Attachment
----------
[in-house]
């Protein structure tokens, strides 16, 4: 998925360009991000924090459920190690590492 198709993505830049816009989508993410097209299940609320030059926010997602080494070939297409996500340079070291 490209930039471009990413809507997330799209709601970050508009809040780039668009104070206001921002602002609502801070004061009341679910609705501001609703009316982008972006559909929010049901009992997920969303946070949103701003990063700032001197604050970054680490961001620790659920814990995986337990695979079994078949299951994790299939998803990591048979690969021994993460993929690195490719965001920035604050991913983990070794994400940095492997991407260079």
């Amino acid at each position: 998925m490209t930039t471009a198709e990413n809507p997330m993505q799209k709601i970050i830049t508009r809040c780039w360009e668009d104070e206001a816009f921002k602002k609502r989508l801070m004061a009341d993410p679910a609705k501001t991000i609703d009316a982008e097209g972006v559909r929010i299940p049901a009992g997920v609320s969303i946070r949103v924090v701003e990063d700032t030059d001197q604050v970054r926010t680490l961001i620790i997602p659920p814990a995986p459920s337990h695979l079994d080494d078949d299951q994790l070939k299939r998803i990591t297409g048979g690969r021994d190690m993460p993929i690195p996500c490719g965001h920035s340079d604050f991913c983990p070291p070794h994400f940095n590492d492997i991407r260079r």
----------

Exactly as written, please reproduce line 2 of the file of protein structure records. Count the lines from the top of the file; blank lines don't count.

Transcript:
């Protein structure tokens, strides 16, 4: 998925360009991000924090459920190690590492 198709993505830049816009989508993410097209299940609320030059926010997602080494070939297409996500340079070291 490209930039471009990413809507997330799209709601970050508009809040780039668009104070206001921002602002609502801070004061009341679910609705501001609703009316982008972006559909929010049901009992997920969303946070949103701003990063700032001197604050970054680490961001620790659920814990995986337990695979079994078949299951994790299939998803990591048979690969021994993460993929690195490719965001920035604050991913983990070794994400940095492997991407260079």